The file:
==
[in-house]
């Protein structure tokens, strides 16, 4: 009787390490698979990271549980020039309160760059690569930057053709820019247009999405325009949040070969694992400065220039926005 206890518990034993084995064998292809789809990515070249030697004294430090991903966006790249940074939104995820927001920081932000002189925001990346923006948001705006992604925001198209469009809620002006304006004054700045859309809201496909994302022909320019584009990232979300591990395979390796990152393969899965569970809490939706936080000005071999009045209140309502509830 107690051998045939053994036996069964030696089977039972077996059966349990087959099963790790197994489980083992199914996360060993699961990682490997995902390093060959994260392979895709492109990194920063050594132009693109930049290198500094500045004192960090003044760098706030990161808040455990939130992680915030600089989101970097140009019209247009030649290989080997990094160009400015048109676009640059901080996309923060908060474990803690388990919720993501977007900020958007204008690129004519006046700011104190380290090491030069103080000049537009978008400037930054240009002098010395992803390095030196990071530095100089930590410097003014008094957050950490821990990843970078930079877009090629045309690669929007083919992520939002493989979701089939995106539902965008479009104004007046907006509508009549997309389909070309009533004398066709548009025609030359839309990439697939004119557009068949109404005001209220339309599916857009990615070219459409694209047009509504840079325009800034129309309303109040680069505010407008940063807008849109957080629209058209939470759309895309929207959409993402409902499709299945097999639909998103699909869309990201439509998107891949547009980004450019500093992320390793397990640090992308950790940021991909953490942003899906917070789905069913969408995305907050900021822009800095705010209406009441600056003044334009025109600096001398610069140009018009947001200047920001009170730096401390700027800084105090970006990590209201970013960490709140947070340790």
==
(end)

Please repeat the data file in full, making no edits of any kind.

[in-house]
């Protein structure tokens, strides 16, 4: 009787390490698979990271549980020039309160760059690569930057053709820019247009999405325009949040070969694992400065220039926005 206890518990034993084995064998292809789809990515070249030697004294430090991903966006790249940074939104995820927001920081932000002189925001990346923006948001705006992604925001198209469009809620002006304006004054700045859309809201496909994302022909320019584009990232979300591990395979390796990152393969899965569970809490939706936080000005071999009045209140309502509830 107690051998045939053994036996069964030696089977039972077996059966349990087959099963790790197994489980083992199914996360060993699961990682490997995902390093060959994260392979895709492109990194920063050594132009693109930049290198500094500045004192960090003044760098706030990161808040455990939130992680915030600089989101970097140009019209247009030649290989080997990094160009400015048109676009640059901080996309923060908060474990803690388990919720993501977007900020958007204008690129004519006046700011104190380290090491030069103080000049537009978008400037930054240009002098010395992803390095030196990071530095100089930590410097003014008094957050950490821990990843970078930079877009090629045309690669929007083919992520939002493989979701089939995106539902965008479009104004007046907006509508009549997309389909070309009533004398066709548009025609030359839309990439697939004119557009068949109404005001209220339309599916857009990615070219459409694209047009509504840079325009800034129309309303109040680069505010407008940063807008849109957080629209058209939470759309895309929207959409993402409902499709299945097999639909998103699909869309990201439509998107891949547009980004450019500093992320390793397990640090992308950790940021991909953490942003899906917070789905069913969408995305907050900021822009800095705010209406009441600056003044334009025109600096001398610069140009018009947001200047920001009170730096401390700027800084105090970006990590209201970013960490709140947070340790």